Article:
Foreigners ditched U.S. equities and cut mortgage-backed debt in October in favor of government bonds, U.S. Treasury data showed on Monday, as market and global economic uncertainty increased.
Overall, overseas investors bought $1.3 billion in long-term U.S. securities, the fewest in at least three years, with much of the selling coming at the expense of stocks and bonds issued or guaranteed by the biggest U.S. mortgage financing agencies.
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The shift appeared to reverse the heavy purchases of stocks and mortgage-related bonds seen in September after the Federal Reserve announced plans to start buying $40 billion of mortgage debt per month to cut long-term interest rates and stoke growth.
"It looks like we're seeing an unwind of the post-QE 3 trade," said TD Securities U.S. strategist Gennadiy Goldberg, referring to the Fed's third round of monetary easing, known as quantitative easing, or QE.
When including short-term assets such as bills, Treasury data showed foreigners were net sellers of U.S. assets to the tune of $56.7 billion, the largest outflow since July 2011.
Some of the shift may reflect demand for higher-yielding assets abroad, analysts said. By suppressing rates and flooding the system with dollars, the Fed's several asset-buying programs have weighed on the greenback and dulled the appeal of dollar-denominated assets.
"The weakness in net flows....is testimony to how policymakers have dampened demand for the U.S. dollar" and prompted U.S. investors to look for higher-yielding assets abroad, said Alan Ruskin, head of G10 foreign exchange strategy at Deutsche Bank.
However, Goldberg noted that demand for low-yield Treasury debt recovered, with foreigners buying $15.8 billion in October. They had sold $17.3 billion the prior month, when impending Fed action burnished the appeal of stocks and mortgages.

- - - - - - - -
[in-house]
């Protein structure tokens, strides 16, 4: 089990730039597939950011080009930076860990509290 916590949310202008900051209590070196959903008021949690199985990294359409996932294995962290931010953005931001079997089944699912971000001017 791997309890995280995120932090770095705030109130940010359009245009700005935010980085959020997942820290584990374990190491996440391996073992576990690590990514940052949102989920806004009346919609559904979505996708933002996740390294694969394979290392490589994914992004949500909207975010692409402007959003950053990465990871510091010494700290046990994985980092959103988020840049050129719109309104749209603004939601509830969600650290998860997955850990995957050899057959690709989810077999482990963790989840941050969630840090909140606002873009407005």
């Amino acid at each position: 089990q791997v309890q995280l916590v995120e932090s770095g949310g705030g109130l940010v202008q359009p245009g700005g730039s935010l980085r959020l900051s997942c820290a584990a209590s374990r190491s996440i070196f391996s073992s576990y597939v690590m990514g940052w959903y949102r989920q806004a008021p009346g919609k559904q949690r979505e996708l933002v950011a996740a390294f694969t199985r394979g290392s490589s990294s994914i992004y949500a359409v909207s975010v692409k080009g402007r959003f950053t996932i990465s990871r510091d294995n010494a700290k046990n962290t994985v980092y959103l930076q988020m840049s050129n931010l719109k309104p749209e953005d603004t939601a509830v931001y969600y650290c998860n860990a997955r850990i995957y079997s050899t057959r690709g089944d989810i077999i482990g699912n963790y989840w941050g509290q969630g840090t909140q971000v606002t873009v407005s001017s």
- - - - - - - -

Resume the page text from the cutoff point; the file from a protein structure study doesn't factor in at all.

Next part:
"Overall, it looks weak, but look below the headline numbers and you'll see there's really no lack of demand for U.S. assets," he said. "I doubt that will change into next year. There is still tons of uncertainty and that increases demand for safe-haven Treasuries. People need a place to stash their cash."
China, the largest foreign U.S. creditor, increased its Treasury holdings by $7.9 billion to $1.162 trillion. Japan, the second largest foreign holder, bought $5.2 billion in October, bringing its total to $1.135 trillion.
Investors in October were on edge about a forthcoming U.S. presidential election that looked like it would be a close-run affair; President Barack Obama ultimately prevailed in November.
But the uncertainty has increased since then, with markets now worried about whether Obama and Republicans in Congress can forge a deal to avoid the so-called "fiscal cliff" -- some $600 billion in automatic spending cuts and tax hikes that economists fear will plunge the economy back into recession if they take effect as planned in January.
In October, foreigners bought a net $598 million of U.S. stocks, well below the $23.8 billion inflow in September. They reduced purchases of agency mortgage debt to $8.4 billion from $17.8 billion in September.
(Editing by Chizu Nomiyama)